The nonprofit sector represents a varied group of foundations, associations and organizations—several of which offer paid positions to graduates in the biosciences. Where you choose to go in this maze of opportunities depends on your own personal mission, goals and career path. If you’ve ever thought about being an executive director for an organization like the Pediatric Therapy Network, an organization that is working toward the advancement of therapies for children with disabilities, working in the nonprofit sector may be the kind of job for you.
Organizations that serve the dual purpose of the advancement of health or sciences and service to the global community are looking for people with skills in statistics, research and, in some cases, management or project development in addition to a medical or science background. The best fit for those interested in a career in the nonprofit sector is one with an interest in social issues, biosocial studies and in jobs where the outcome affects a specific community, a particular biomedical or biosocial issue, or society as a whole. For example, the American Cancer Society has positions with job titles like “Epidemiologist and Surveillance Researcher”, “Associate Medical Director”, “Biostatistician” and “Health Services Researcher”—many of which are located in their home office in Atlanta, Georgia. The driving force behind most nonprofit agencies is the achievement of some sort of social, medical or societal gain.This needs to be your goal as well if you want to work for a nonprofit agency. As nonprofits often strive to limit costs, the best candidates are skilled in areas beyond that of their primary life sciences focus.Wearing many hats means having experience in grant writing, computer applications, epidemiology or statistical analysis.Showing versatility, being able to work with a team and maintaining a wide focus on the job are a definite must.Most positions require skilled multitasking abilities.
When working with nonprofits that service local communities, being able to service those who don’t speak English by learning a second language may be important. Looking for a career in the nonprofit sector is far from “one-stop shopping”.There are two distinct pathways for looking for the right job.The first is to go to the source and explore opportunities at several of the largest U.S. Charities that relate to the health and sciences. They post their employment opportunities at their web sites. The second is to sign on to one or more web sites that specialize in nonprofit careers.Smaller organizations often post jobs on these sites. Charities The following are links to the top health and science-related charities. There is a star next to organizations that had an excellent breadth of advanced opportunities available on the day of my search.Each has employment offerings on their web site.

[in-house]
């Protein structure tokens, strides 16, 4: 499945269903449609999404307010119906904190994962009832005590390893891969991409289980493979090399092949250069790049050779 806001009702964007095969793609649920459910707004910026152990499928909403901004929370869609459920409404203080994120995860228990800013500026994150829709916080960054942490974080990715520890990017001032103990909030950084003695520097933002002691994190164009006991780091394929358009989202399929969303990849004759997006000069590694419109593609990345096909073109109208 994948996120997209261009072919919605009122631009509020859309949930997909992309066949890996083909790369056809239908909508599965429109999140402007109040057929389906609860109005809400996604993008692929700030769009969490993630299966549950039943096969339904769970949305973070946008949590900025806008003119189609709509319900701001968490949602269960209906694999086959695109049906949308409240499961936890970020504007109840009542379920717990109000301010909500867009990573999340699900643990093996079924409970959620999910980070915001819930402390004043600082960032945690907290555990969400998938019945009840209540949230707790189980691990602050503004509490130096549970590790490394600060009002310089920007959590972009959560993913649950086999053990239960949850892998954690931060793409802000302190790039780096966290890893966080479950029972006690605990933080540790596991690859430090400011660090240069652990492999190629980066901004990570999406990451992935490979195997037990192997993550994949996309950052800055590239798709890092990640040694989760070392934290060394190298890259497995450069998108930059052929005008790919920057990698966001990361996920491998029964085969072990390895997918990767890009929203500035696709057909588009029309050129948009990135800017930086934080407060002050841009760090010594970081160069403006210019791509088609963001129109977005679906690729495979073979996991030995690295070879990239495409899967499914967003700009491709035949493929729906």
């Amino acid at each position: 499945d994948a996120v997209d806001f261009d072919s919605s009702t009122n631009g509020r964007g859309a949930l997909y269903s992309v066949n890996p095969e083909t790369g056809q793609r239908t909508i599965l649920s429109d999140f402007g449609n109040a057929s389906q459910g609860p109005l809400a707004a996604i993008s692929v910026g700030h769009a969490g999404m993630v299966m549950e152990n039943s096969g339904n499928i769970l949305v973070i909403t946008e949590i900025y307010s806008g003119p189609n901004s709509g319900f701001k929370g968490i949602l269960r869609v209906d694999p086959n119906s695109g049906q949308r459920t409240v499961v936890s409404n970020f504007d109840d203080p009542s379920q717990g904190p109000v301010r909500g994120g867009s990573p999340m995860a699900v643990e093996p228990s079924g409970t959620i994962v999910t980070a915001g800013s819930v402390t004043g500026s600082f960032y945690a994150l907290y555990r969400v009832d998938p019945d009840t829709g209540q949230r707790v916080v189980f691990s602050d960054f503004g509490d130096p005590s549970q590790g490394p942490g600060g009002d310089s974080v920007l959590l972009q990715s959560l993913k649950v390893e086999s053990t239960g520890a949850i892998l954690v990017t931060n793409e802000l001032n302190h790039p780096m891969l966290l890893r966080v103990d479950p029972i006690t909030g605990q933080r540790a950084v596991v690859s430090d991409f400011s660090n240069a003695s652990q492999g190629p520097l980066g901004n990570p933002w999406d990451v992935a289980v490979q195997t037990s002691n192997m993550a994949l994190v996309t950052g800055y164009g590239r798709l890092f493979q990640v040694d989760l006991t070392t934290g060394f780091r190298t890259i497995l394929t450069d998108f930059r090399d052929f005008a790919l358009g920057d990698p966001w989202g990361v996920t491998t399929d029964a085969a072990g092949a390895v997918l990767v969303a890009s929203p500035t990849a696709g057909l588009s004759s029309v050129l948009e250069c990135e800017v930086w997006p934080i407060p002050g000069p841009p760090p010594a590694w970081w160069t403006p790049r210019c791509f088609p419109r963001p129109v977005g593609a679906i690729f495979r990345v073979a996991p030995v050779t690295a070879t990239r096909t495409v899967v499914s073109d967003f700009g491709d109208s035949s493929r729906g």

Fourteen Top Health/Science-Related Charities by Revenues American National Red Cross American Cancer Society* AmeriCares American Heart Association Catholic Relief Services* United Cerebral Palsy Association Smithsonian Institution* Save the Children Federation MAP International United States Fund for UNICEF March of Dimes Birth Defects Foundation National Mental Health Association American Diabetes Association* Muscular Dystrophy Association Nonprofit organizations and larger associations like the American Heart Association offer paid positions as well as intern opportunities.The range of positions is expansive.There are positions in epidemiology, environmental sciences, medical research and supervisory capacities, to name a few.Far from carrying the image of low paying, volunteer-oriented organizations, nonprofit agencies offer competitive salaries and benefits to quality graduates and postgraduates.Jobs range from executive or directorial positions, careers in applied research and jobs focused on community or national health.
The job you pick depends on your level of background in the sciences, your desire to advance into management positions and how close to the “front lines” of community service you want to be. Foundations Foundations are the place to look if you have a position already but need funding for a particular project or idea.For example, the Gates Foundation offers scholarships for postgraduates interested in projects related to health, equity, technology or education.For those not sure where to look, Internet sites like The Charity Channel or Charity Village Nonprofit Neighborhood offer links to foundations that grant funds for those who qualify and fit with their goals. Internet Job Offerings The Internet provides multiple sources for online exploration of a career in the nonprofit sector.Nonprofit Jobs Cooperative offers a variety of nonprofit job offerings, as does an organization simply known as Nonprofit Jobs.
The latter has a specific section on research opportunities. The list below shows just some of the places you can go to look for a career in the nonprofit sector: Common Good Careers Idealist.org Nonprofit Jobs Cooperative Nonprofit Jobs Nonprofit Gateway (a U.S. gateway to government nonprofits U.S. Environmental Protection Agency U.S. Department of Health and Human Services Nonprofit Career Network Deep Sweep Society for Nonprofit Organizations One Internet site, located at Idealist.org, offers nonprofit-only positions in a wide range of areas, including research and project development. It provides nonprofit and volunteer information on more than 29,000 organizations in over 150 countries. Severalpositions focus on the biological or medical sciences and some organizations work closely with the U.S. Government as consulting agencies. Nonprofit jobs in the bio-sector are available for the motivated, society-oriented individual who is interested in playing a singular, yet significant role in the formation of social and societal change through research and investigation.